Diana Gitig, Ars Technica

Diana Gitig

Ars Technica

White Plains, NY, United States

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  • Ars Technica
  • leapsmag
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Past articles by Diana:

Are we ethically ready to set up shop in space?

A new book asks hard questions about whether we've thought through life in space. → Read More

The return of Flat Earth, the grandfather of conspiracy theories

A new book argues Flat Earth beliefs provide a guide to conspiratorial thinking. → Read More

What medieval attitudes tell us about our evolving views of sex

New book details how some attitudes changed less than their justifications. → Read More

Antibiotic resistance induced by the widespread use of… antidepressants?

Bacteria evolve drug resistance more readily when antidepressants are around. → Read More

Your next pour-over may be Liberica or excelsa

Climate change has coffee growers searching for alternative crop strains. → Read More

Scientists discover a new supergroup of rare single-celled predators

Rare microbes form two branches of a supergroup, a classification above kingdoms. → Read More

The Moon landing was faked, and wind farms are bad

In Germany, opposition to wind farms correlated with conspiratorial thinking. → Read More

Behavior-changing parasite moves wolves to the head of the pack

A parasite associated with bold behavior is also associated with pack leadership. → Read More

Biotechnology is creating ethical worries—and we’ve been here before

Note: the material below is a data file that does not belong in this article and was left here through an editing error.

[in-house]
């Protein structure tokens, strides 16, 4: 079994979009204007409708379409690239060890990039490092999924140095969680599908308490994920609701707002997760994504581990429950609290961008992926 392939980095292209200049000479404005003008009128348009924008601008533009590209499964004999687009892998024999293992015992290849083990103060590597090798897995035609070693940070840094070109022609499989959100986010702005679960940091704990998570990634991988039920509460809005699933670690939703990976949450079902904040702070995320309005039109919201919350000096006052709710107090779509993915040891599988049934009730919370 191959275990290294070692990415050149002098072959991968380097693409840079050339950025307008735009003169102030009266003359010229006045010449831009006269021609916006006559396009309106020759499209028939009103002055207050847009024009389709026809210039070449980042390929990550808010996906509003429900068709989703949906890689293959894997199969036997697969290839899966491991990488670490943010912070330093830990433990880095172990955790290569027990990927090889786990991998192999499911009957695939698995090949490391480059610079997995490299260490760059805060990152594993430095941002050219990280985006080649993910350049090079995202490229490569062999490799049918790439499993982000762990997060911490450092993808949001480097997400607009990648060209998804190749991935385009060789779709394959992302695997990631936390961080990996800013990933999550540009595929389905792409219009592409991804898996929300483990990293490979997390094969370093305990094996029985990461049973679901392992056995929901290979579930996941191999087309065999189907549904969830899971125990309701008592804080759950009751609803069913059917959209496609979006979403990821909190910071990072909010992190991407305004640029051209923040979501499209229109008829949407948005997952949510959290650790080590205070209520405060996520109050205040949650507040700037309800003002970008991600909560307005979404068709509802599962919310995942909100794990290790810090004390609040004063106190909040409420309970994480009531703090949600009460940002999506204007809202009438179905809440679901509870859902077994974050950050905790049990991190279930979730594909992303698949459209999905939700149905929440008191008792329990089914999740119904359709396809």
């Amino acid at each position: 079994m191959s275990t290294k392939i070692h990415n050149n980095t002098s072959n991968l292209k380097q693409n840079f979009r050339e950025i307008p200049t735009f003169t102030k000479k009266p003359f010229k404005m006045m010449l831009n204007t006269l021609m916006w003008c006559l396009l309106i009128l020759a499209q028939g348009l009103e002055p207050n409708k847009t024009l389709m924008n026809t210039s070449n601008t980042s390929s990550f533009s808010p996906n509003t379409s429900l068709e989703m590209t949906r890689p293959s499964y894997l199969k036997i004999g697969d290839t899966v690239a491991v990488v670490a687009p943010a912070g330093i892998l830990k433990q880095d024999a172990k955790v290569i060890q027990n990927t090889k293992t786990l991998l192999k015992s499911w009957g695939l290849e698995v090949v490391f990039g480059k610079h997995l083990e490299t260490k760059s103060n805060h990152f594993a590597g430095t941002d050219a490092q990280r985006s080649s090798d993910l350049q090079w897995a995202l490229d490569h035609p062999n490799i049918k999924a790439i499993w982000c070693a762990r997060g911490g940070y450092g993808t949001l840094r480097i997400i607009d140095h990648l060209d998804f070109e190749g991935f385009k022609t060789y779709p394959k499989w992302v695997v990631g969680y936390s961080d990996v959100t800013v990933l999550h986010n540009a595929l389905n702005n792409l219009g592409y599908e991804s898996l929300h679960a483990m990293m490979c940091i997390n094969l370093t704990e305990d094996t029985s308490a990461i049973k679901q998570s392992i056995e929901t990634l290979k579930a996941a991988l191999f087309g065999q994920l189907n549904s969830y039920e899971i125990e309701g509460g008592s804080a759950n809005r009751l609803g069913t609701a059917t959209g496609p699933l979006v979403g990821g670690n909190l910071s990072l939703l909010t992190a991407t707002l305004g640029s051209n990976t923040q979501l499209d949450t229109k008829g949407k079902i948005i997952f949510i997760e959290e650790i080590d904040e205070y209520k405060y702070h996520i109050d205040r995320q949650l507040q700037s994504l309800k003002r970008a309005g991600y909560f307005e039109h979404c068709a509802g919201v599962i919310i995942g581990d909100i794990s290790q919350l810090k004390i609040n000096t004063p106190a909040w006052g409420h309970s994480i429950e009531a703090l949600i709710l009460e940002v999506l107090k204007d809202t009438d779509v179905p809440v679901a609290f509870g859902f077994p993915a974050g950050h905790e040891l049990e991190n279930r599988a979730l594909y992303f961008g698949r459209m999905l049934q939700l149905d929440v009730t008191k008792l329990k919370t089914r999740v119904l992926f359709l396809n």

A new book explores 3 capabilities that are here now, whether we're ready or not. → Read More

A little taste of everything that’s out there

The book The Short Story of the Universe really does have it all. → Read More

Genetically engineered rice needs less fertilizer, makes more food

The change coupled enhanced photosynthesis with improved nitrogen use. → Read More

Why don’t most foods cause allergies?

Proteins in food set off an immune response—but a feeble one. → Read More

Learning physiology by looking at the poisons that shut it down

A cute book, but not nearly as good as Deborah Blum’s The Poisoner’s Handbook. → Read More

A little bit of everything: The Short Story of Science

A beautiful volume that gives you a brief taste of most of science's key advances. → Read More

It’s a good time to learn the immune system—and this is the book for it

Philipp Dettmer, a self-described immune enthusiast, invites us into his world. → Read More

Attempt to compare different types of intelligence falls a bit short

A new book gets at what makes for intelligence, but SciFi may have done it better. → Read More

Autism affects the microbiome, not the other way around

Microbiome composition is associated with dietary choices, not a diagnosis of autism. → Read More

Searching for solutions to a crisis decades in the making

A readable book on a depressing subject: the ongoing challenge of plastic pollution. → Read More

Engineering a second genetic code in parallel with the normal one

As if an Android phone could all of a sudden run iOS at the same time. → Read More

Holding a mirror to life’s key molecules

Life only works with chemicals that have the right orientations—but chemists don't. → Read More